It is fair to say that there has been much enthusiasm about safe and effective vaccines for COVID-19 being developed quickly and being distributed across the country. It is also fair to say that there has been more than a little confusion about how the vaccines are being distributed, and how and when they will be available to people from various communities, including for people with ALS.
In an effort to provide the most current and reliable information available, the National Organization for Rare Disorders (NORD), in partnership with The ALS Association, Cystic Fibrosis Foundation and Muscular Dystrophy Association, will host a special webinar with leaders from the US Food and Drug Administration (FDA) and the Centers for Disease Control (CDC) to discuss the COVID-19 vaccines with the rare disease community. The webinar is Friday, January 15, from 1 – 1:45 p.m. CT. The webinar is free, and you can register here: https://bit.ly/Vaccine-Webinar.Continue reading The COVID-19 Vaccine—What You Should Know
As we move into 2021 in earnest we once again asked our Board Chair Josh Rogers to share some thoughts on the year ahead. Here is Josh’s message to us all:
Happy new year!
With the full year ahead of us, most of us hold terrific hope that 2021 will be an improvement over 2020.Continue reading Hope for the New Year
There is no doubt, 2020 will be a year not soon forgotten. We all have had our lives turned upside down in ways big and small, and we are all hoping for 2021 to turn things right-side up.
And while 2020 has been for many a year we’d be fine forgetting, there has been much worth remembering for our Chapter and the ALS community. For while 2020 has been a struggle, we are inspired by those who have struggled to overcome the obstacles in the path. And we are reminded that for people with ALS the struggle never ends. ALS does not stop for global pandemics, or for the challenges created by them.
Like so many others, when the scope of the COVID-19 pandemic became clear, our Chapter was forced to reimagine how to provide services to the community we serve. Our Care Service team worked with our partners to find new and different ways to meet the needs of people with ALS. Visits that would normally have been in person now took place over the phone or internet. Here on ALS Connect, we tried to keep you informed about how we and others in our community we meeting these challenges each and every day.Continue reading What a Year It Has Been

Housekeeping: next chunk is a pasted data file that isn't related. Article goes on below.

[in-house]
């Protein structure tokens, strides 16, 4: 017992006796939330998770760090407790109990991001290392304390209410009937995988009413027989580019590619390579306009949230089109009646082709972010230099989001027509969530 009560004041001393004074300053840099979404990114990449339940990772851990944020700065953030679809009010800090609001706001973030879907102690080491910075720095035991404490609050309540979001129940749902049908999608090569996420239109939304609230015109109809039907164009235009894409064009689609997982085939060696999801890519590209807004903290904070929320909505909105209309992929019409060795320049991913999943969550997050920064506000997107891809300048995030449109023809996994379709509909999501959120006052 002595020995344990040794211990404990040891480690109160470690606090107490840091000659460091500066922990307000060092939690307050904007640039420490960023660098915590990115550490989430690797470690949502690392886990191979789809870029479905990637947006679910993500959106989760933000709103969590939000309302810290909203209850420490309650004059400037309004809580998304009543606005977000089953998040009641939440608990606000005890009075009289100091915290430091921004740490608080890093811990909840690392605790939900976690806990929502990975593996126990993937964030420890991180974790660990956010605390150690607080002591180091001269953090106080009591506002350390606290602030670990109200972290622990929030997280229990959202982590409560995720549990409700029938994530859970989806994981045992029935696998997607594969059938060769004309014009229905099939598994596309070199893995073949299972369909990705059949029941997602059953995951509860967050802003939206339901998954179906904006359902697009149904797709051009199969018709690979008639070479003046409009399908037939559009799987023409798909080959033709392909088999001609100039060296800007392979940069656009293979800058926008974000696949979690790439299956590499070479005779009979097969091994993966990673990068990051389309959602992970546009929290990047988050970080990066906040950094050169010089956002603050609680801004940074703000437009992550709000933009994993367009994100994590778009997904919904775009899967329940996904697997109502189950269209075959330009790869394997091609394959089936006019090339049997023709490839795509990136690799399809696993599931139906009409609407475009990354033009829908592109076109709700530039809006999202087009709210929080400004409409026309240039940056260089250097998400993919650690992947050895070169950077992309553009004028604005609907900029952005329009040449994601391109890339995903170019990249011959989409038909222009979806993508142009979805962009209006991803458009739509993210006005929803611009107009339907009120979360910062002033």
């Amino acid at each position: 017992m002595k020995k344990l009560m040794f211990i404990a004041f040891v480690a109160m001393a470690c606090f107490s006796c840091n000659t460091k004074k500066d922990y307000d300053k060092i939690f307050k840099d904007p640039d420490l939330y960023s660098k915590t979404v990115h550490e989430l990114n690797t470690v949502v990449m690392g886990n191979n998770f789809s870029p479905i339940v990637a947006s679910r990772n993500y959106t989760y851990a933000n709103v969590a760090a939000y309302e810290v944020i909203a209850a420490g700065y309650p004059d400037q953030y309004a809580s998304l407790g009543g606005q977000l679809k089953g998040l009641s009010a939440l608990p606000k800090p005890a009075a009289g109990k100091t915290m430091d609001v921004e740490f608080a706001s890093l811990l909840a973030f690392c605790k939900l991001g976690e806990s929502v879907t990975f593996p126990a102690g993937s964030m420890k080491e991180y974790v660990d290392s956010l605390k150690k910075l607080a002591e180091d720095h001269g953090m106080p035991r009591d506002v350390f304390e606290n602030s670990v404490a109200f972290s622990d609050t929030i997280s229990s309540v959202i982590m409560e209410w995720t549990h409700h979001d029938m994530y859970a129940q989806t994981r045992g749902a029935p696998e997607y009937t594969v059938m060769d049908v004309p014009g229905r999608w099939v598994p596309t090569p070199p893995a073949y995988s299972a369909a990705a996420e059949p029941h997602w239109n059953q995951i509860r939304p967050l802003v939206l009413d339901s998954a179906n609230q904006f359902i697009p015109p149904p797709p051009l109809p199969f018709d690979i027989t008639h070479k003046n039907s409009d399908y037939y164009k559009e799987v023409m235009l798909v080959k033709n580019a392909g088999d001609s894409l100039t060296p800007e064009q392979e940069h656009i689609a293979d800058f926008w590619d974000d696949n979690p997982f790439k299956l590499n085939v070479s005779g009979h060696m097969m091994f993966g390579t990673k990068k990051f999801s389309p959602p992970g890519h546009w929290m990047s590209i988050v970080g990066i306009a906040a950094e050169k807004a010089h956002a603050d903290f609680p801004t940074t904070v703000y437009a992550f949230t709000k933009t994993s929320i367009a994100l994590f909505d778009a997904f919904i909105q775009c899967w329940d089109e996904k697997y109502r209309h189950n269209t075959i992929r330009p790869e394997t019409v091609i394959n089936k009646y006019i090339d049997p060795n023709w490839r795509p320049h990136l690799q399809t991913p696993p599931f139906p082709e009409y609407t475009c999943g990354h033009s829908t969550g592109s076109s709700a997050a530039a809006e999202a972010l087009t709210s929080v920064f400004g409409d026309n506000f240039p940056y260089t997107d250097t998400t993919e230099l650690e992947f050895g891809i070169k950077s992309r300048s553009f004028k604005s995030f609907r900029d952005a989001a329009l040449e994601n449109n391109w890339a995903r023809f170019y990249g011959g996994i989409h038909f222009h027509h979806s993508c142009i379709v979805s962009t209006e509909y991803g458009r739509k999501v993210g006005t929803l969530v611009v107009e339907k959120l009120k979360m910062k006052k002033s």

December is here and the 2020 holiday season is in full swing! Sure, maybe a bit more of the holiday shopping is being done online, and what would normally be in-person gatherings are now Zoom meetings dotting the calendar. But even in these most unusual circumstances, this time of the year feeds feelings of generosity and fuels a desire to give. And although this holiday season may look different due to the COVID-19 pandemic, holiday giving remains more important than ever.Continue reading Your Year-End Gift Has More Impact than You Might Think
We know the life of a caregiver for a person with ALS is not easy. That is not at all to say that it isn’t incredibly rewarding, but it is not easy. The same thing might be said, but for completely different reasons, about being a small business owner. Sure, that too can be rewarding, but few if any small business owners would describe it as easy.
But what if you combined the two, and in combining the two you were able to enhance both roles, all while facing a global pandemic? That would be something you might need a personal trainer to have the stamina to face. And that, it turns out, is kind of how we got here in the first place.
November is National Family Caregivers Month, a time when we make a point to recognize those who more often than not don’t seek recognition. Those who often put the needs of others before their own. For those in our ALS community, it is a time to remember that ALS is a disease that challenges the whole family in ways unique to each family, but where solutions are unique to each family as well, like for the Swinnen’s.Continue reading Facing Challenges and Finding Solutions—A Family Story for Family Caregivers Month